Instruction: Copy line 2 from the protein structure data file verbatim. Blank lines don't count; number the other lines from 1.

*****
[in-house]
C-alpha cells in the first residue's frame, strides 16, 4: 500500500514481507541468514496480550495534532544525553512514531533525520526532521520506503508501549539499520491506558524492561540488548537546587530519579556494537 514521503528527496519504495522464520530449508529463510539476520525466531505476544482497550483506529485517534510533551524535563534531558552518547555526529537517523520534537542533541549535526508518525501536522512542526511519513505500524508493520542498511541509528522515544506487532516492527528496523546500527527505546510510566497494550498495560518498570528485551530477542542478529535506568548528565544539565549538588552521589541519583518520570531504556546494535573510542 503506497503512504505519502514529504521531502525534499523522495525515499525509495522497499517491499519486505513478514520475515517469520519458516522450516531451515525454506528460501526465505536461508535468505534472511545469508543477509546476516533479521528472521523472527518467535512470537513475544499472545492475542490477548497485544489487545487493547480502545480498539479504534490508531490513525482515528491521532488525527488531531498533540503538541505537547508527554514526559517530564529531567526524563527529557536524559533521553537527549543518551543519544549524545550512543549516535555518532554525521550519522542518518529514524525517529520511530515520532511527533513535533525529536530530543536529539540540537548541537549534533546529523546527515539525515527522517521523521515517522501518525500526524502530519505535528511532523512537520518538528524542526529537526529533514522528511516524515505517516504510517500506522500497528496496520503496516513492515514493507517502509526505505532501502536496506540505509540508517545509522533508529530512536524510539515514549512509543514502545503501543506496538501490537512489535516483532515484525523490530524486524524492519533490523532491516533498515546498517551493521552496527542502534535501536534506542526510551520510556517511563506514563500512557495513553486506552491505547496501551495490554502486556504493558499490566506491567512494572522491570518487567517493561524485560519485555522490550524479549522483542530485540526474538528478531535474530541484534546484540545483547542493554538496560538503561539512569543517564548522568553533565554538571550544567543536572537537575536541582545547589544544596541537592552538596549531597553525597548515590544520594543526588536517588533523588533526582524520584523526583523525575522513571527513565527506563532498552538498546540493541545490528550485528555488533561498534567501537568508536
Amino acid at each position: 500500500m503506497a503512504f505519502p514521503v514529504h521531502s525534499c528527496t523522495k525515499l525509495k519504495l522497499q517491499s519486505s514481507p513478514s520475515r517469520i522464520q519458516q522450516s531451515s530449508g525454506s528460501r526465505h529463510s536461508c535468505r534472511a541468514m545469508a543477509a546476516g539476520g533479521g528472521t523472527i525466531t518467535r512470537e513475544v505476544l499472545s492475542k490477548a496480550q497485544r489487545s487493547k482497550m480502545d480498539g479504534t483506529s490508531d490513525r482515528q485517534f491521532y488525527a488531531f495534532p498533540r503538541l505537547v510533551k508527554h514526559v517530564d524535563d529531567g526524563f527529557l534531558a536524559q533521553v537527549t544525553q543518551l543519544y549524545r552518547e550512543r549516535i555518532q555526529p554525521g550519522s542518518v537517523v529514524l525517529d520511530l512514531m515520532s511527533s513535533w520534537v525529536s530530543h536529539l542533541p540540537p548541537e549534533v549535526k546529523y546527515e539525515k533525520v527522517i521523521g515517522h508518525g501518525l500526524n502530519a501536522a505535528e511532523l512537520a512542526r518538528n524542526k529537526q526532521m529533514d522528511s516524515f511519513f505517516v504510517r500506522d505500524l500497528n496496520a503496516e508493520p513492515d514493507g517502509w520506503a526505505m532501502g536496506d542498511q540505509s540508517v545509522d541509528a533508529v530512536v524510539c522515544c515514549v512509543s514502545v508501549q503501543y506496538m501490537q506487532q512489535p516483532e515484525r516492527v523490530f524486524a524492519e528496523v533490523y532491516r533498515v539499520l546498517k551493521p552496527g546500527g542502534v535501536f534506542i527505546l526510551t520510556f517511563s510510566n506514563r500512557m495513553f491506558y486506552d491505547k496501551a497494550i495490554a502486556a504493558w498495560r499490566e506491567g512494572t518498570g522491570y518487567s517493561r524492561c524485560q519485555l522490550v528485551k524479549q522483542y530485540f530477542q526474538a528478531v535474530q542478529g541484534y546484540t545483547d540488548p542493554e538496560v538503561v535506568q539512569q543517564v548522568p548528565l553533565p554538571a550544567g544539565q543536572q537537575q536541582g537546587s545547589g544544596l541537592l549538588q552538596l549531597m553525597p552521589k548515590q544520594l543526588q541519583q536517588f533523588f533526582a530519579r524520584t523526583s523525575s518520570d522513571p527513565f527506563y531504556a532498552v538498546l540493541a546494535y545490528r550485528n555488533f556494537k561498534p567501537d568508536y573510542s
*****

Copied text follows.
C-alpha cells in the first residue's frame, strides 16, 4: 500500500514481507541468514496480550495534532544525553512514531533525520526532521520506503508501549539499520491506558524492561540488548537546587530519579556494537 514521503528527496519504495522464520530449508529463510539476520525466531505476544482497550483506529485517534510533551524535563534531558552518547555526529537517523520534537542533541549535526508518525501536522512542526511519513505500524508493520542498511541509528522515544506487532516492527528496523546500527527505546510510566497494550498495560518498570528485551530477542542478529535506568548528565544539565549538588552521589541519583518520570531504556546494535573510542 503506497503512504505519502514529504521531502525534499523522495525515499525509495522497499517491499519486505513478514520475515517469520519458516522450516531451515525454506528460501526465505536461508535468505534472511545469508543477509546476516533479521528472521523472527518467535512470537513475544499472545492475542490477548497485544489487545487493547480502545480498539479504534490508531490513525482515528491521532488525527488531531498533540503538541505537547508527554514526559517530564529531567526524563527529557536524559533521553537527549543518551543519544549524545550512543549516535555518532554525521550519522542518518529514524525517529520511530515520532511527533513535533525529536530530543536529539540540537548541537549534533546529523546527515539525515527522517521523521515517522501518525500526524502530519505535528511532523512537520518538528524542526529537526529533514522528511516524515505517516504510517500506522500497528496496520503496516513492515514493507517502509526505505532501502536496506540505509540508517545509522533508529530512536524510539515514549512509543514502545503501543506496538501490537512489535516483532515484525523490530524486524524492519533490523532491516533498515546498517551493521552496527542502534535501536534506542526510551520510556517511563506514563500512557495513553486506552491505547496501551495490554502486556504493558499490566506491567512494572522491570518487567517493561524485560519485555522490550524479549522483542530485540526474538528478531535474530541484534546484540545483547542493554538496560538503561539512569543517564548522568553533565554538571550544567543536572537537575536541582545547589544544596541537592552538596549531597553525597548515590544520594543526588536517588533523588533526582524520584523526583523525575522513571527513565527506563532498552538498546540493541545490528550485528555488533561498534567501537568508536